bluegrass in the barn

apparently I blog to process previous experience, so i'd like to habituate the practice and hopefully stay up-to-date with what's happening, when it's all happening all the time, at the intersection of here & now. Sheesh.

Blowing in before the storm that hit a nor'easter and caused a misty sog-loop, I have arrived.
I am home. Arrived. Home.

a little over a week on the farm has come and gone.

The cabin is growing into a cozy lil home, nestled on a wooded south-facing slope.  It's footprint is only around 700 square feet, with about 550 interior square feet.  The straw-bale walls, recycled cotton batting insulation and passive solar orientation already help the inside feel warmer, and that's with doors and windows open during the day to aid the drying process.  Plus working with the cotton insulation is like playing with teddy bear guts—so soft. I can't imagine wanting to deal with fiberglass ever again.

Learning the art and knack of earthen plaster plucks the strings of ancestral memories running deep in my bones.  There's something about natural building, especially working with Earth, that feels right.  It makes total sense when you consider that anatomically modern humans have been building in this fashion at least as far back as the Indus Valley civilization, and likely far longer on smaller, more rapidly biodegradable scales.
Lessons so far:
  • There's no such thing as a straight line in curved space.
  • Perfection is an Ideal, not a Reality.
  • When in doubt, trust your hands. They usually know what they're doing when yer brain isn't distracting them.
  • Timing is everything. Find a sustainable pace and the building basically builds itself.

In Querencia on wednesdays, the strawbale and cob cottage on the farm, a meditation circle gathers for an evening of collective mindfulness.  

How amazing it feels to be still. 

Beth guided us on an open-awareness meditation that helped focus the scattershot nature of my quest, my goal, my desire to learn, re-skill, grow and share, my whatever'n'ever, amen.  I know that at times it's hard for me to lock in and enunciate my primum movens because, although my interests are all related and interconnected, they are varied and diverse.  And life on earth is short.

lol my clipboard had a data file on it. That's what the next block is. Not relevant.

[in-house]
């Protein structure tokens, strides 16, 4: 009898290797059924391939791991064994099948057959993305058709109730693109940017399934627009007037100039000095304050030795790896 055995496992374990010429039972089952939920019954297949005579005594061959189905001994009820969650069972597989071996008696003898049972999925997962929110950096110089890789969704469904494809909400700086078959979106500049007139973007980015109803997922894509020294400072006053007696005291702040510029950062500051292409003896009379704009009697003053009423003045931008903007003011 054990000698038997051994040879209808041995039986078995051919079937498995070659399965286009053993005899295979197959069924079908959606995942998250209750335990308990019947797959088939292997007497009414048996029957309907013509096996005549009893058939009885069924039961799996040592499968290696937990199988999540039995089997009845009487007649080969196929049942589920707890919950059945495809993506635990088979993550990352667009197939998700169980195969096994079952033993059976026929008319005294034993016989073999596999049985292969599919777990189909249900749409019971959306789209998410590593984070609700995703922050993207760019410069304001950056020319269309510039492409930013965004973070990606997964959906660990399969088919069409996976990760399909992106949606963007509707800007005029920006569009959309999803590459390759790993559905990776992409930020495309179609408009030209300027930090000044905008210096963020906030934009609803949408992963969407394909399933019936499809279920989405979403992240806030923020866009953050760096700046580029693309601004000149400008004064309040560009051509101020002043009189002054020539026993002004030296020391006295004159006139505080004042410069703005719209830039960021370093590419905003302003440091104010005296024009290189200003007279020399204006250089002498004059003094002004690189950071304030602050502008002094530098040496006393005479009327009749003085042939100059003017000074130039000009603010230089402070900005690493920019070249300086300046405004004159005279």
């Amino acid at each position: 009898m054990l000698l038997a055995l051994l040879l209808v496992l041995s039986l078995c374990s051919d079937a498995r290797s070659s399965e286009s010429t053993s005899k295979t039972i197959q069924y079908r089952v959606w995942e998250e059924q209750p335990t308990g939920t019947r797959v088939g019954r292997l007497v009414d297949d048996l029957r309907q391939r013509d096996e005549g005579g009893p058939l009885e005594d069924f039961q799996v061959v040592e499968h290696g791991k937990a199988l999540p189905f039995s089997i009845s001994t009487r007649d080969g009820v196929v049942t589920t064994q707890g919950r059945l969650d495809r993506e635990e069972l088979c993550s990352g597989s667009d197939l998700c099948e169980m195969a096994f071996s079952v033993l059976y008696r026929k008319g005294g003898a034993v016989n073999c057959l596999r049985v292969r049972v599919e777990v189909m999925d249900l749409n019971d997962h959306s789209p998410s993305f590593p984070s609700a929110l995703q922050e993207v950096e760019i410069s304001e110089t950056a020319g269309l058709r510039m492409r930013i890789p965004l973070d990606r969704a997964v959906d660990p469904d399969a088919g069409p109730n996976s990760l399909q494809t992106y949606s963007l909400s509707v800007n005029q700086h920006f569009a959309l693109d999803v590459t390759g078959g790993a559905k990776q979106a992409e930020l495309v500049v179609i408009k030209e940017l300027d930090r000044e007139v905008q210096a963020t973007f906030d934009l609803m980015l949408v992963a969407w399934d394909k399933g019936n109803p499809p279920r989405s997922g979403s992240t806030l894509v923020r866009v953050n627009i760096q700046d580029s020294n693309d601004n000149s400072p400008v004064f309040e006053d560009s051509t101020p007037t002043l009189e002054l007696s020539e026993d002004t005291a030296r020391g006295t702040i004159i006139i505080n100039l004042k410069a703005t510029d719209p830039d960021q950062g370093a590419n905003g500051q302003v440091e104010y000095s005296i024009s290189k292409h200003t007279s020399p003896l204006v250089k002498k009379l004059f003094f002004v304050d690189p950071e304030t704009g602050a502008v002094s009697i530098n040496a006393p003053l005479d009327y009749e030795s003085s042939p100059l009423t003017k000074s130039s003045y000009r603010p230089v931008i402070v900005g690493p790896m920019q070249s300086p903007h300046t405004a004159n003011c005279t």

Like most things in life, there's a trick to it.  In stillness,we can find our center and hear our heart. Don't forget to remember.

What's really wild is how all these seemingly unconnected practices ultimately seem to point the same direction.  Slow down, breathe, observe without judgment or interpretation, root your action in a core of foundational ethics and interactions with the great web of life can be seamless. 

We wrapped up the "work"week with a foot-stompin good time.  Bud's Collective rocked the barn at Capon Crossing Farm.  Good music, good food, good people. This place has certainly captured a bit of my heart.

I'm not sure exactly where these feet are taking me, but if i can remember with each inhale that i have arrived, and with each exhale that i am home, then i'm pretty sure i'll be present for the trip.

& sometimes that's all it takes.

the good life is all around, just waiting to be noticed.


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  2. Oh Josh. that is beautiful. and yes... no matter where you are, if you can follow your breath to the present moment... you have arrived. you are home.

    We love having you bless this farm with your presence for awhile. And we're working on you to make sure you consider WV as a place to lay down some roots :-)

  3. the imagery is woven with the truth of it all...blessings Josh....cannot wait to meet you...you have arrived...you are home.

  4. Nice writing Josh! That inside work is just as necessary as the outside work.

  5. I'm a bit envious. I hope you don't mind if I live vicariously through and learn a few things for my Urban Homestead. Never give up


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